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This is a monospecific genus, and as such there is no value in having it be a separate article. This content should go back into coco de mer (actually coco-de-mer, since that is the more common name in authoritative refs). Stan 00:19, 8 Nov 2003 (UTC)


Do people actually eat these?--Marhawkman (talk) 09:39, 2 October 2008 (UTC)

breaks if it hits the ground?[edit]

I once saw a documentary about a giant nut or seed, that requires a thick bed of leaves covering the ground, or else it will crack open when it lands, and rot before germinating (or something similar). I also remember it being mentioned that it was the largest nut in the world, or one of the largest. Does anyone know if this is that species? —Preceding unsigned comment added by (talk) 06:47, 9 August 2009 (UTC)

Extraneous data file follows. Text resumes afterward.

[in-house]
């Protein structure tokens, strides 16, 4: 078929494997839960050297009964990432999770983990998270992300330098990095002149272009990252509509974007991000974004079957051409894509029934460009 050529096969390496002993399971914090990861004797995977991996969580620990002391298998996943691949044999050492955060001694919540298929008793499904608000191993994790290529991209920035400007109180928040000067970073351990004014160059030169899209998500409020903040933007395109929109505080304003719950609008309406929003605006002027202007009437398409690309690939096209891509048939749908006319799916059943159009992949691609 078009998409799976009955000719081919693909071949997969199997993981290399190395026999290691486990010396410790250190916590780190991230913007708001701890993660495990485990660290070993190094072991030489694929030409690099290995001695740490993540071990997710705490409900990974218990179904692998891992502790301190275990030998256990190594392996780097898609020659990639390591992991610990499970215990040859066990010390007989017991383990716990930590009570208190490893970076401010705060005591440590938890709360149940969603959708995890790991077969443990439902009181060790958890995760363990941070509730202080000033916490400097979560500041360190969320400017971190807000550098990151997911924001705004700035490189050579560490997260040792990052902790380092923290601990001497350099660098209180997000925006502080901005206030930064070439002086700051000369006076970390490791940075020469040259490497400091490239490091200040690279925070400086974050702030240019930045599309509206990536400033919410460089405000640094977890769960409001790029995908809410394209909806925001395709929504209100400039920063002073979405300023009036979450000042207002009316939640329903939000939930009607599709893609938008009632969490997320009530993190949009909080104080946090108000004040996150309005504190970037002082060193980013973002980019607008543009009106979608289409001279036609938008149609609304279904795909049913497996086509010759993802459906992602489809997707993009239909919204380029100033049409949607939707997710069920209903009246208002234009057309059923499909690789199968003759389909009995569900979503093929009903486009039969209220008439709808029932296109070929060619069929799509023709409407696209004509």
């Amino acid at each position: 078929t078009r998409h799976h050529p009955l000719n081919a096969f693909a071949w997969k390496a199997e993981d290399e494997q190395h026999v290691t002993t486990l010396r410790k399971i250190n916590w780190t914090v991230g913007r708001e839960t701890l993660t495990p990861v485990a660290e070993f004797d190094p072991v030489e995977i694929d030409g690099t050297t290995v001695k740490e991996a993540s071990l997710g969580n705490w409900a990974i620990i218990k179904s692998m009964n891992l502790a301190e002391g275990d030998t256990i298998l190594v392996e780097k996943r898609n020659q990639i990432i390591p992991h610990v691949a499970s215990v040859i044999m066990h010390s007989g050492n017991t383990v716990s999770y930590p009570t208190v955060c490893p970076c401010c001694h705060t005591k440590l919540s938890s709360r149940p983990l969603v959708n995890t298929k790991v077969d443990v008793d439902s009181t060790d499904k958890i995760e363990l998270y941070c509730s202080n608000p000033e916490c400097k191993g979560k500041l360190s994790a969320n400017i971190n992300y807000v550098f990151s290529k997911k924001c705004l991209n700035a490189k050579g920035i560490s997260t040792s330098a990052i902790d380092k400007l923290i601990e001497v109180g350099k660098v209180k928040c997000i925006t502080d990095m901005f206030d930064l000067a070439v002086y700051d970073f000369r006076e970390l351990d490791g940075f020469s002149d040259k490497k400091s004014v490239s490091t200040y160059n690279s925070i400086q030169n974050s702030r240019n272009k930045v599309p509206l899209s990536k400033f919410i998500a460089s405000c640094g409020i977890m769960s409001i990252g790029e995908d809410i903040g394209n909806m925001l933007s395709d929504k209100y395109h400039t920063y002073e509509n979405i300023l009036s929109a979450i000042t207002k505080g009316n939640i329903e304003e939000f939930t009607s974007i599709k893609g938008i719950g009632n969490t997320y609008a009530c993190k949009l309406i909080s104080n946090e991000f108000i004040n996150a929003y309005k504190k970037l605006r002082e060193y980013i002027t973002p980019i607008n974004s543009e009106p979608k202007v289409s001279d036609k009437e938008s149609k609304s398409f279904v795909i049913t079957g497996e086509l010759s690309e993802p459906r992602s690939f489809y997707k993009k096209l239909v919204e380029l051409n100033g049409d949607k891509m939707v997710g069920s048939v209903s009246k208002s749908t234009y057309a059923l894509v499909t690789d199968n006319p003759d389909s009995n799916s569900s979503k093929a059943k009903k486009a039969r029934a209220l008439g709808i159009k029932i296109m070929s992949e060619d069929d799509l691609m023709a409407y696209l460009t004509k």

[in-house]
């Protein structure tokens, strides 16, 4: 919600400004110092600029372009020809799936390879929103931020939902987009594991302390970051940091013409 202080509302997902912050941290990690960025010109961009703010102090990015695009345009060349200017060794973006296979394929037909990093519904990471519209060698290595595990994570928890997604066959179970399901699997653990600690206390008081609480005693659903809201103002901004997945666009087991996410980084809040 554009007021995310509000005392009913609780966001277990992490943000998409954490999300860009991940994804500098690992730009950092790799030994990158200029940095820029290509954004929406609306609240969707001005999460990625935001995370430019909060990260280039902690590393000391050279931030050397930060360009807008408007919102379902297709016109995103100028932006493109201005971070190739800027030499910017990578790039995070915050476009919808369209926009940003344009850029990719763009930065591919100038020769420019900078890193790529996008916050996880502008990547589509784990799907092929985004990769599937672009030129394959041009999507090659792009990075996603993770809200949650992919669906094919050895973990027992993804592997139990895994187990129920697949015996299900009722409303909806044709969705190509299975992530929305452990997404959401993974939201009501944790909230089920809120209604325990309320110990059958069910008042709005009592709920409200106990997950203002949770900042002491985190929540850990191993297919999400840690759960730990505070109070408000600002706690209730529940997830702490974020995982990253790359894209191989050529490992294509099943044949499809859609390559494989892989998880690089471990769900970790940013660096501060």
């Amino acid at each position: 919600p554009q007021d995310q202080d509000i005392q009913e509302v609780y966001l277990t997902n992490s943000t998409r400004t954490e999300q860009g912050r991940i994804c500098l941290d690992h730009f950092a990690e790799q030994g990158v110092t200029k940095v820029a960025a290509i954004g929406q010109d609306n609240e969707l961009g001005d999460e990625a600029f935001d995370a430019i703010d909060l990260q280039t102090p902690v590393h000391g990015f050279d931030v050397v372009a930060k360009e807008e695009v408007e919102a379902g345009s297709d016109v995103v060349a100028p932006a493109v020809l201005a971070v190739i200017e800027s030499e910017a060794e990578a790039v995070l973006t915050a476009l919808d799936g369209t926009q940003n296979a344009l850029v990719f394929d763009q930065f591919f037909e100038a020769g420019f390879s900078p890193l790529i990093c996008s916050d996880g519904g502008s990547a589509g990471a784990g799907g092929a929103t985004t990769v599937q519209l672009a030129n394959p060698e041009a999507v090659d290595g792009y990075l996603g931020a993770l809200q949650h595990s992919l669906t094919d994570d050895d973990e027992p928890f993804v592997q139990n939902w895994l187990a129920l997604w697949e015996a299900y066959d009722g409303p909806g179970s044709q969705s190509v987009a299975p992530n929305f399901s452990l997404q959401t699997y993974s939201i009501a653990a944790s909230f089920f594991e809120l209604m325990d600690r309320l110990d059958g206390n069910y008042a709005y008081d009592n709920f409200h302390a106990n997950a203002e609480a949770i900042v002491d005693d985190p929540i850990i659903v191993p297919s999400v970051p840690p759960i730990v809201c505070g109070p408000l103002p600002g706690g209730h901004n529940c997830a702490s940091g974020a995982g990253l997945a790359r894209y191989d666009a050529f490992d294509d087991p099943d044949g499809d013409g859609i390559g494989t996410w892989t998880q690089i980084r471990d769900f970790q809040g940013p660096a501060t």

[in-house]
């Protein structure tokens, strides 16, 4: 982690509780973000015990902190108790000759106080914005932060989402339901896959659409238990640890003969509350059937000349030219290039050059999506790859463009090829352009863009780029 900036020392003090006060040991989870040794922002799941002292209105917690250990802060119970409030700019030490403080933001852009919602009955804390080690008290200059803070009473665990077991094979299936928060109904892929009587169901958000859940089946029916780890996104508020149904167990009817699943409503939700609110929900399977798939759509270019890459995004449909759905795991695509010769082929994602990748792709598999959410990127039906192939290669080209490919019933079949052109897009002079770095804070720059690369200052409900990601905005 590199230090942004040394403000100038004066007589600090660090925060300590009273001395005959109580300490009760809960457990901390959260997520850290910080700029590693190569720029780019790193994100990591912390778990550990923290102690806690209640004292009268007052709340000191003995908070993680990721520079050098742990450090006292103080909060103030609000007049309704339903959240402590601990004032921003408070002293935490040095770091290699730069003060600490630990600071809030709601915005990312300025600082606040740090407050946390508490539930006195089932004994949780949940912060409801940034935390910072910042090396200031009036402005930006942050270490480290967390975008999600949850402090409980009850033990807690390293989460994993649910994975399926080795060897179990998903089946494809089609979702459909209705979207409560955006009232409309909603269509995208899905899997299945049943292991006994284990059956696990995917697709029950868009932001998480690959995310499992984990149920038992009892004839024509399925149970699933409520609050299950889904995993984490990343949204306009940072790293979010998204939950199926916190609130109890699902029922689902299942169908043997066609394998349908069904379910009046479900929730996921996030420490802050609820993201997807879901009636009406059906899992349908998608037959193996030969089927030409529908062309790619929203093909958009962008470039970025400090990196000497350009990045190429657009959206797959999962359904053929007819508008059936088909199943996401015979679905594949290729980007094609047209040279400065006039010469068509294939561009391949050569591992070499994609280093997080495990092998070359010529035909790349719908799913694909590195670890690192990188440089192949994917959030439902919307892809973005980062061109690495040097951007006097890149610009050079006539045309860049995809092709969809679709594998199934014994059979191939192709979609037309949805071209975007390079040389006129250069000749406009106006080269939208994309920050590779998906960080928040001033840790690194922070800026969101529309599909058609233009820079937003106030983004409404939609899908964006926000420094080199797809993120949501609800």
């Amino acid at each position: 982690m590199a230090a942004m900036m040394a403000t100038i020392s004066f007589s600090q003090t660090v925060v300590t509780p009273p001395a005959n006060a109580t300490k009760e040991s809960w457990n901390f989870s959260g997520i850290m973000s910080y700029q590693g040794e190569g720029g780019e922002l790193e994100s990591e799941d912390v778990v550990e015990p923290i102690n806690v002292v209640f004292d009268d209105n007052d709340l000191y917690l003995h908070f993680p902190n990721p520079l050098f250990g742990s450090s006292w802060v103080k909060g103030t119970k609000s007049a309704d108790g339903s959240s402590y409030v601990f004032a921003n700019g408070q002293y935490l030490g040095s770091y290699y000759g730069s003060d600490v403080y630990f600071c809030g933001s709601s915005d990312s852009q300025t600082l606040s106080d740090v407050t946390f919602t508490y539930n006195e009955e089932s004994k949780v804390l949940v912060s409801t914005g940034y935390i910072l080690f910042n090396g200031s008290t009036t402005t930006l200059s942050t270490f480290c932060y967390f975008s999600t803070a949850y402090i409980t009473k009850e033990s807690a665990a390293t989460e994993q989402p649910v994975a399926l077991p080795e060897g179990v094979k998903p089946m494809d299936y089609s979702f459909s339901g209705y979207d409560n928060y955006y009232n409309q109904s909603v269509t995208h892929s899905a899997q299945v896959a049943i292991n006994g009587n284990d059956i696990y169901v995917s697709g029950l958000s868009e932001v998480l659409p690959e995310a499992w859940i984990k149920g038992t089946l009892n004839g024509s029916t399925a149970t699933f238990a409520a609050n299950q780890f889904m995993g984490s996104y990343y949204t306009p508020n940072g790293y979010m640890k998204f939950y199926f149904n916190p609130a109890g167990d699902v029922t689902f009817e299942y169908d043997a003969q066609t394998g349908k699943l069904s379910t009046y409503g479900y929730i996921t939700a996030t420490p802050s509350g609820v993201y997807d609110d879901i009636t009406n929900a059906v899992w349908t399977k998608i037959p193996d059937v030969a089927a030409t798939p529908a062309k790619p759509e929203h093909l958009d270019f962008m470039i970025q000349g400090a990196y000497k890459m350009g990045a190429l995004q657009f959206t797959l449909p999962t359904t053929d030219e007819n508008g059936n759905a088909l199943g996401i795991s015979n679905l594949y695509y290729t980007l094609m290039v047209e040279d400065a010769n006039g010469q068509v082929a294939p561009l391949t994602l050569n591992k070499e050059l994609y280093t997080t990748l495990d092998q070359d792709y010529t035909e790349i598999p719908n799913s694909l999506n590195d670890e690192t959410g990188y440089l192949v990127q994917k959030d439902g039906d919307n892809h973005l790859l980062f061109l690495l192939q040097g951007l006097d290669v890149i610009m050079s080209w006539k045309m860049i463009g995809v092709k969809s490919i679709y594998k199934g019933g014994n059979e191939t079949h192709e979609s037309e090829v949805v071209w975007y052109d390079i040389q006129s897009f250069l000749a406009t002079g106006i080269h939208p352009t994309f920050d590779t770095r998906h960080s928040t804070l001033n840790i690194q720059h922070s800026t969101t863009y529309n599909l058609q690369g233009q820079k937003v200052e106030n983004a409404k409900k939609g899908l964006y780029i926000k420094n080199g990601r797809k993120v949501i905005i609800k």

The section headed "Fruit" states:

However, it is now known that the viable nut is too dense to float, and only rotted out nuts can be found on the sea surface.

whereas that headed "History and mythology" appears to contradict this, thus:

The nuts can only float after the germination process, when they are hollow. Dawright12 (talk) 13:03, 23 October 2011 (UTC)

Determining sex[edit]

Surely with genetic testing it should be possible to determine whether the plant is male or female, right? The claim that it cannot is unreferenced, and the closest following reference appears to be a broken link. Hypershock (talk) 07:47, 1 November 2017 (UTC)

I changed "determine" to "visually determine"--Quisqualis (talk) 01:48, 2 November 2017 (UTC)